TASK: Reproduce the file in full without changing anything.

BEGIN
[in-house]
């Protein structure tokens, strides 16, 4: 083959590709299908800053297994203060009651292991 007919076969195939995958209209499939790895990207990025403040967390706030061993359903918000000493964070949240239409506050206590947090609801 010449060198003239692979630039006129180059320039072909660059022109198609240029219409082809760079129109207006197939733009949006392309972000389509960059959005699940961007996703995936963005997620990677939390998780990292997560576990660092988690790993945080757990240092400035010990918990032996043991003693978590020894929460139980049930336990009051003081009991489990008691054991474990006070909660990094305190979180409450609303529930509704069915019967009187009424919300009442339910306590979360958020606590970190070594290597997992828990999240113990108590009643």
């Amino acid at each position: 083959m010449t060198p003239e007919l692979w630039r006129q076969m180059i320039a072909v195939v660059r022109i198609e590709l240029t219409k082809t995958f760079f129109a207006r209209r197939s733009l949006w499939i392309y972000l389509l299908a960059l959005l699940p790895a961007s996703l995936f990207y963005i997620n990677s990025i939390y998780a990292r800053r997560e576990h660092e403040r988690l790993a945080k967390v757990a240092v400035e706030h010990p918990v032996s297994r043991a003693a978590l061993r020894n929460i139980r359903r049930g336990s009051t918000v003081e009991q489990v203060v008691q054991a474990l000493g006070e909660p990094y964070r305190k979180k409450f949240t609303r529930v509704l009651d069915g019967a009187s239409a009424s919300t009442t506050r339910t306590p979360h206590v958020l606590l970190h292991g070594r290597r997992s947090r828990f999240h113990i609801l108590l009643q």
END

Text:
[in-house]
């Protein structure tokens, strides 16, 4: 083959590709299908800053297994203060009651292991 007919076969195939995958209209499939790895990207990025403040967390706030061993359903918000000493964070949240239409506050206590947090609801 010449060198003239692979630039006129180059320039072909660059022109198609240029219409082809760079129109207006197939733009949006392309972000389509960059959005699940961007996703995936963005997620990677939390998780990292997560576990660092988690790993945080757990240092400035010990918990032996043991003693978590020894929460139980049930336990009051003081009991489990008691054991474990006070909660990094305190979180409450609303529930509704069915019967009187009424919300009442339910306590979360958020606590970190070594290597997992828990999240113990108590009643």
């Amino acid at each position: 083959m010449t060198p003239e007919l692979w630039r006129q076969m180059i320039a072909v195939v660059r022109i198609e590709l240029t219409k082809t995958f760079f129109a207006r209209r197939s733009l949006w499939i392309y972000l389509l299908a960059l959005l699940p790895a961007s996703l995936f990207y963005i997620n990677s990025i939390y998780a990292r800053r997560e576990h660092e403040r988690l790993a945080k967390v757990a240092v400035e706030h010990p918990v032996s297994r043991a003693a978590l061993r020894n929460i139980r359903r049930g336990s009051t918000v003081e009991q489990v203060v008691q054991a474990l000493g006070e909660p990094y964070r305190k979180k409450f949240t609303r529930v509704l009651d069915g019967a009187s239409a009424s919300t009442t506050r339910t306590p979360h206590v958020l606590l970190h292991g070594r290597r997992s947090r828990f999240h113990i609801l108590l009643q």